Barefootprint Coaching Blog
Welcome to Barefootprint blog - documenting tips and hints for treading life with a barefootprint.
Last July I started using organic and fair trade soapnuts as our primary clothes washing detergent. 7 months on, I’ve had enough experience with them to write a proper review as to whether I believe soapnuts really work.
Photo source: New Internationalist Shop Online
What are soapnuts?
According to Wikipedia, soapnuts, or Sapindus mukorossi, are part of the Lychee family and the fruit pulp are used to make soap. Soapnuts have been used for washing for thousands of years by native peoples in Asia as well as Native Americans, plus they have been used in folk remedies historically also.
Recently soapnuts have hit the shelves in green living shops in the Western world, as a natural alternative to clothes washing detergents. I bought my Soapnuts from New Internationalist Shop Online who describe them as “an environmentally friendly, sustainably produced, bio-degradable and compostable alternative to commercial laundry detergents”.
I probably would have added the words “cost effective” into that description as well.
The soapnuts themselves aren’t really nuts, but more like shells or husks. They are soft, shiny and slightly sticky (almost the consistency of dates) and smell mild and pleasant.
How to use soapnuts?
It’s extremely simple. You put 6-8 soapnut shells into a small calico bag (provided with the soapnuts), soak in hot water for a couple of minutes, and pop into the washing machine. I usually add a few drops of Lemon or Lavender Oil onto the calico bag before adding to the washing machine to give the washed clothes a clean, fresh smell.
Do they work?
I did some research prior to using soapnuts, to see whether they were worth trying. I came across this blog entry by Playing Fair, where the author, Nadiah, provided a test comparison showing how Soapnuts fared against her usual washing detergent, EcoStore’s washing powder. After reading her blog, I was sold, and I bought a packet of soapnuts.
After 7 months of regular use, I have mixed feelings about soapnuts. The marketing material states that soapnuts are “especially good for colours”. Yes, I do agree with that - they are good for coloured clothes. However, my experience has been that soapnuts are not so effective with whites. Our white t-shirts and underwear sadly took on a grey appearance after awhile, and we’ve resorted to soaking our whites in Earth Choice liquid detergent (another eco-friendly alternative to commercial detergents) before adding them to our soapnut wash.
I’m also not very impressed with how soapnuts handle marks on clothes and stains. They seem to be really good at washing clothes that are just dirty from normal wear, but I've consistently noticed they aren't very effective with clothes that have had something slopped on them or stained. (For example, I just took out a load of washing now, and one of my husband's work shirts still has a lot of deodorant residue in the underarms, that needed additional scrubbing.)
Love them for their sustainable and fair trade nature
I do love the concept of soapnuts – I love how they are natural, organic, fair trade and thus support all the values that I hold dear – such as uplifting the lives of the workers, being environmentally-friendly etc. I also love the fact that we can use the small calico bag filled with soapnuts for weeks and weeks without having to replace them (they last around 6 washes), and once we're done with them, they go straight into my composter, making lovely soil that we can grow organic herbs and vegetables with. I also love how they come in sustainable packaging that can be reused, and given how long they last, by using one bag for almost a year, we cut down on household waste. So, from that perspective, I think they are fantastic.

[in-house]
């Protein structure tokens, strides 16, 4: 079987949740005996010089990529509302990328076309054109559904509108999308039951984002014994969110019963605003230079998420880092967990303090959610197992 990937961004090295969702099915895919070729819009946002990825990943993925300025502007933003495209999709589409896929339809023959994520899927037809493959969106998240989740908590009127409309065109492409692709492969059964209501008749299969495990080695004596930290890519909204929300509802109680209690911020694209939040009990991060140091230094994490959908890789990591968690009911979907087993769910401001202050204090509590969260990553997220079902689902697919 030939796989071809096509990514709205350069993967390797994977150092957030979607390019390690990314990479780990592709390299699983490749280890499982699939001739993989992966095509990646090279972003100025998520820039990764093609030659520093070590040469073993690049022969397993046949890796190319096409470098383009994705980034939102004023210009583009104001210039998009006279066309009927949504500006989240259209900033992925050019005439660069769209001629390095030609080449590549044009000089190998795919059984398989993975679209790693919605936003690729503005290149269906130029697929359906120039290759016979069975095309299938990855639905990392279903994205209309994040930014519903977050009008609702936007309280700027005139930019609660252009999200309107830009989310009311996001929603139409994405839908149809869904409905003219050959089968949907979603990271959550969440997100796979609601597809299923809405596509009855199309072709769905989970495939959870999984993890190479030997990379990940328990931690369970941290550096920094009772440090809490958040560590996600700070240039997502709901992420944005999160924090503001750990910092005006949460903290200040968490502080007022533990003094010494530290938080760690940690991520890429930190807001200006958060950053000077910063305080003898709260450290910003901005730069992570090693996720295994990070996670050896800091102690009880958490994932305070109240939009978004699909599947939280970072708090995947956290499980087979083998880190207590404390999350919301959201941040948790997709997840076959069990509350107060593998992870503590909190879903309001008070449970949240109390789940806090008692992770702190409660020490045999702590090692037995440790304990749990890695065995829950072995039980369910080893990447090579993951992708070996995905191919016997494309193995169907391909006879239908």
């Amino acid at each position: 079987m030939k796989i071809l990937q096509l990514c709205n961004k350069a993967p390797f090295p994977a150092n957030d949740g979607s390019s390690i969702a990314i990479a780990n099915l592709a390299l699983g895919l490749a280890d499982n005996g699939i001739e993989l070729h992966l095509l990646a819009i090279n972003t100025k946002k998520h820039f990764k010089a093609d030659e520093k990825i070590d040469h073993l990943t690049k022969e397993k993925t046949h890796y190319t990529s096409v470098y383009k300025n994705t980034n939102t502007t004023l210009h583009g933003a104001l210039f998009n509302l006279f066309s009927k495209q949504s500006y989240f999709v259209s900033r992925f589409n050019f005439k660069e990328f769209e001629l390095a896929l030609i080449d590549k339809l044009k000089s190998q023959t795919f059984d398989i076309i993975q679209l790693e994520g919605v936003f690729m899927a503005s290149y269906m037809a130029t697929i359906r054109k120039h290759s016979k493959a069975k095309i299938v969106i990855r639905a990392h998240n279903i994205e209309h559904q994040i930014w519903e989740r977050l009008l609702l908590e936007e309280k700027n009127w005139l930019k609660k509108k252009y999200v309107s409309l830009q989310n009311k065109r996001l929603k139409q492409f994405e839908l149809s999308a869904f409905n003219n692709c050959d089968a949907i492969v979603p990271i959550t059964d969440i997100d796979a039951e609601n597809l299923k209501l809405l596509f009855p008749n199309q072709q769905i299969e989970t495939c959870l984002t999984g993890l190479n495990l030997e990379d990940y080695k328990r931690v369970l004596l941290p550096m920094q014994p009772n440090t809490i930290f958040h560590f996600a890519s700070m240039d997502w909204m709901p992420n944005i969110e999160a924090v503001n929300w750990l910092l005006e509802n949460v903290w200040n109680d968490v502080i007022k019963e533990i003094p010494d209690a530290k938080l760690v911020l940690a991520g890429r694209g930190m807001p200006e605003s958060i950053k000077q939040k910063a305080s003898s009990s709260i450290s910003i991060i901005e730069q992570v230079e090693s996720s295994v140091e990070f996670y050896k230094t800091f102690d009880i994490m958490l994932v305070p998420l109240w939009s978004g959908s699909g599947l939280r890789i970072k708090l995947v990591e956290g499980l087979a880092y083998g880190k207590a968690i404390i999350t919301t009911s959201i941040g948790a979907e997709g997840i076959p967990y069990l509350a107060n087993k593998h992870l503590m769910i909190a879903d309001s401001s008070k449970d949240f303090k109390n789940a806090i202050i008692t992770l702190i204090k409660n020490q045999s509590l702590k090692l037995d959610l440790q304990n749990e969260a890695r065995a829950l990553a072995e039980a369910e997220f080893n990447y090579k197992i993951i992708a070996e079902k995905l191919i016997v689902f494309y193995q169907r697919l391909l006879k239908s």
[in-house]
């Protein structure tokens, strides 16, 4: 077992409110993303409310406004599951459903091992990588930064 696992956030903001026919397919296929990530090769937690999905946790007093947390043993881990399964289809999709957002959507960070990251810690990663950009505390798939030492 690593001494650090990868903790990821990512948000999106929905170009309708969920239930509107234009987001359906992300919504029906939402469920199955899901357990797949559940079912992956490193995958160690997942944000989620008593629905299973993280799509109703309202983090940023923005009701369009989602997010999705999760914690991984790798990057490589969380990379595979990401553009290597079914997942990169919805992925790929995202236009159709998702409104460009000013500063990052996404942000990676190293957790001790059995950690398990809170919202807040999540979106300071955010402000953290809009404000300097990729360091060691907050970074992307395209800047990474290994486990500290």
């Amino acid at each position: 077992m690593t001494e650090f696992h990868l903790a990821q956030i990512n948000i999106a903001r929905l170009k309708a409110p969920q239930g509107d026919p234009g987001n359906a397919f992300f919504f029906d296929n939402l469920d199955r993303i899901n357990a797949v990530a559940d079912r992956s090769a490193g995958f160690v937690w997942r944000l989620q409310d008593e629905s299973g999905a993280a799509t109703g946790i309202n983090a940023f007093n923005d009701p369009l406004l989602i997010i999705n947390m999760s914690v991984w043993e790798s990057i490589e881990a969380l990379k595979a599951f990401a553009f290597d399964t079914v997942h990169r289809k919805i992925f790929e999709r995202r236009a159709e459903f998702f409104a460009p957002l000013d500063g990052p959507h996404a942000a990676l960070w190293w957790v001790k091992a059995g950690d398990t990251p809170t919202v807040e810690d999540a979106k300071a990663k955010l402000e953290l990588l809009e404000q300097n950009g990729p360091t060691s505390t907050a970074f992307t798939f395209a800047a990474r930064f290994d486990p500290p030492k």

They are cost effective
The soapnuts are also extremely cost-effective. We’ve been using this bag now for 7 months and we’ve still got more than half a bag left. At $17.50 a bag, that has worked out to be $0.43 a wash so far. By the time we’ve finished the bag, that will have translated to approximately $0.15-$0.20 a wash. Not bad.
But... didn't wash my whites so well...
However, from a washability perspective, I think that once this packet runs out (probably another 9 months worth), we’ll go back to eco-friendly and sustainable laundry powder – at least for whites and stained clothes. We are expecting our first child in September and I’m not sure that soapnuts will be able to wash reusable diapers very well – given our experience with stains and whites.
Don't give up yet, apparently more recipes worth a go
Although, doing my research for this blog entry, I have realised that there are other ways to prepare the soapnuts for washing - for example, boiling them first and making a liquid - which has seemed to have had better results than adding them straight to the wash like I have been. I have also found recipes for general purpose cleaning detergents that might be good to try out also (will add another blog or update this one when I've had a go).
In any case, I’m glad to have found soapnuts and given them a go. I was pleased to have had the opportunity to give Mother Earth a helping hand, as well as Asha Handicrafts Association in India, who followed fair trade principles in producing the soapnuts.
I would encourage you to buy them and try them out yourself – and come back with any feedback on how you were able to have better luck with whites than we did - and if you have other uses for soapnuts.